“In the real world more independent school pupils get A*s in the first place, and overall get better degrees. Previous, more thorough research shows it is wrong to conclude that more than a tiny number – around 1% - of state school pupils entering at the same level will do better at university”.

(Chris’s last point merely observes that, where a state school applicant nonetheless gets that A*, or more than one, they will clearly possess a very high level of ability and can be expected to do particularly well at university).

Professor Alan Smithers, Director of the Centre for Education and Employment Research at Buckingham University, weighed in too: 

“The most important thing to understand is that overall, independently educated pupils enter university with better qualifications and do better than state school pupils. This is clearly the case based on the findings of the biggest and most authoritative study to be carried out so far, by HEFCE, which looked at the whole university intake. This new research focusses yet again on a small percentage of students, is less comprehensive, and has produced results which are a sideshow and miss the real point”.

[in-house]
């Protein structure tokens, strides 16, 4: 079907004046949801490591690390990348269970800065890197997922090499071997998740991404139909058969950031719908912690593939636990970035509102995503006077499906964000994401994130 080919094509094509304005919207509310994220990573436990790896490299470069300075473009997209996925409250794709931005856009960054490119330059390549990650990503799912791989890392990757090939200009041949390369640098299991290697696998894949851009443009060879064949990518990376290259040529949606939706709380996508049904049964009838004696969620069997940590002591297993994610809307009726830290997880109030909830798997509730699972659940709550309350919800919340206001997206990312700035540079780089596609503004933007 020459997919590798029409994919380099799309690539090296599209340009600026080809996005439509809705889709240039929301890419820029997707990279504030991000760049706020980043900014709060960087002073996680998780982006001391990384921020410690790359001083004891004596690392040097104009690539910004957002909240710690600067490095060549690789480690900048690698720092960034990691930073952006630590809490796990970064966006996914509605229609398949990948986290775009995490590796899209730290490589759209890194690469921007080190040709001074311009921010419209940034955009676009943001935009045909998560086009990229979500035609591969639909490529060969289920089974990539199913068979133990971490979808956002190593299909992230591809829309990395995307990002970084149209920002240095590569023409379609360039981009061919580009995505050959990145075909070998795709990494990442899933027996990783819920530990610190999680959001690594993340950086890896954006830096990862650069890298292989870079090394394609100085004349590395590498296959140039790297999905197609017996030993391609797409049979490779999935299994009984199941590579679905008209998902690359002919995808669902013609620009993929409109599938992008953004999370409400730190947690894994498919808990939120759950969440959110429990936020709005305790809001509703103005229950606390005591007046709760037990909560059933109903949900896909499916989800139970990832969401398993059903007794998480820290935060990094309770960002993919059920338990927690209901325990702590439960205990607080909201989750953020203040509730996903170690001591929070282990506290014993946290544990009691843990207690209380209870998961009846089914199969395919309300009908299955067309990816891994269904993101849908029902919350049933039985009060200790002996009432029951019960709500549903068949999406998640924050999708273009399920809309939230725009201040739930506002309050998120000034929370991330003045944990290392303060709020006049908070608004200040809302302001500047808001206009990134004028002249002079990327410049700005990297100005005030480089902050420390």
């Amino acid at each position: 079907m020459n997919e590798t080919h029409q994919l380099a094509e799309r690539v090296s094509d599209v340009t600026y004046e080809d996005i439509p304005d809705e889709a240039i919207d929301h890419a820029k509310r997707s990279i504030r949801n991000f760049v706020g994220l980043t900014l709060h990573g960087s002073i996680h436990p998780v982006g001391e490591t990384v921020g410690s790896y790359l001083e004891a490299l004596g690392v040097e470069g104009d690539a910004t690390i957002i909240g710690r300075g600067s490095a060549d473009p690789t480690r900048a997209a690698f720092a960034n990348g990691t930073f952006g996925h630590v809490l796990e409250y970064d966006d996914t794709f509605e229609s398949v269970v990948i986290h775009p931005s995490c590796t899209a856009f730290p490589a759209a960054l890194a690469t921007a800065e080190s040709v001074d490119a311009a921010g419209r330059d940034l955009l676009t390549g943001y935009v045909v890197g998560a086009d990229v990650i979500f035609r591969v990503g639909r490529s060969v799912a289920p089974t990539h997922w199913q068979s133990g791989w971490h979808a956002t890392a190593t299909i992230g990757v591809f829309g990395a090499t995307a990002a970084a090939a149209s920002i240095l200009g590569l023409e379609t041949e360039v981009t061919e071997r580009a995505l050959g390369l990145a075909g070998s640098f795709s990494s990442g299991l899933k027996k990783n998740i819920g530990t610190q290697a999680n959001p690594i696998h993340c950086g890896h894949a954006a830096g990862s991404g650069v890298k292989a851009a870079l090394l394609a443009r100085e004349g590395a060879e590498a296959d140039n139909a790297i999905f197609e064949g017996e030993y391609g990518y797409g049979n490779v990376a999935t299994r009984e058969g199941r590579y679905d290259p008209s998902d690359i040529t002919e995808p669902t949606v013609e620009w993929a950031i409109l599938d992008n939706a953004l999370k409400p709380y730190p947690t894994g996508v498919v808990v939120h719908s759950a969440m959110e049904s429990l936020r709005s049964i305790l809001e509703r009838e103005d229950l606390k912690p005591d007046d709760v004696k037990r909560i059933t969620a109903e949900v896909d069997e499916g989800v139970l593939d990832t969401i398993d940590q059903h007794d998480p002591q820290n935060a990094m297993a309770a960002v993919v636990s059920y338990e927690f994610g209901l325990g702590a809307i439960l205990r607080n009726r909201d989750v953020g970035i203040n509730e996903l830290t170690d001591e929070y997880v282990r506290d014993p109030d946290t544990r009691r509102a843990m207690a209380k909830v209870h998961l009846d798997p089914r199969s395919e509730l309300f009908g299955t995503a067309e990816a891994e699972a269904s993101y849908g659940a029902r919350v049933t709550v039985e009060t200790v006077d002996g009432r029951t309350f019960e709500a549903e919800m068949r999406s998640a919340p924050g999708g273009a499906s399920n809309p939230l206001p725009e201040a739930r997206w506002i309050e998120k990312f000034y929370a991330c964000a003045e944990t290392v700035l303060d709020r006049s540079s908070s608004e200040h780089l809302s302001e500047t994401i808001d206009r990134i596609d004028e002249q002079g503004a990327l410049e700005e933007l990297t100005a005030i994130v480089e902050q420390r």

Lies, damned lies and statistics! It’s no secret that independent schools are very finely tuned to advising and supporting their students in their university applications, particularly those to the Russell Group (top 20) universities. It’s one of the things that parents pay for in independent school (though don’t forget the huge numbers in independent schools who receive bursary support with fees). While there is no such thing as an “average” school, the average independent school student may well be better prepared currently for A level and university entrance than the average state school applicant: indeed, because it’s an area of expertise the sector has developed over many years, university application and preparation for it form the focus for collaboration between the two sectors perhaps more frequently than any other aspect. 

We really do prepare our applicants thoroughly. I spent yesterday morning as one of 15 teachers providing interview experience for potential medics. This was giving them practice in the MMI – Mini Medical Interview - process. Applicants for medical school are no longer sat down for a 20-minute chat. Instead they complete a circus of tasks, role-plays and tests all against the clock. My colleagues were questioning, pushing, probing, playing the parts of difficult patients or awkward consultants (the latter caricature played with great relish by one or two teachers, I thought! A Jesmond thing, perhaps?). It was a challenging hour-and-a-bit for our students, who completed eight of these varying tasks within it. Real pressure, real practice: just what they need.

It’s hard to think of any school preparing them better for the real thing: but in a sense it’s simply “what we do” (though not without great input and effort from teachers).

I guess all I’m saying is that neither academics nor those with axes to grind in the media should seek to undermine what our sector does just because we do such a good job. 

It’s what we’re here for, after all.

Bernard Trafford
Headmaster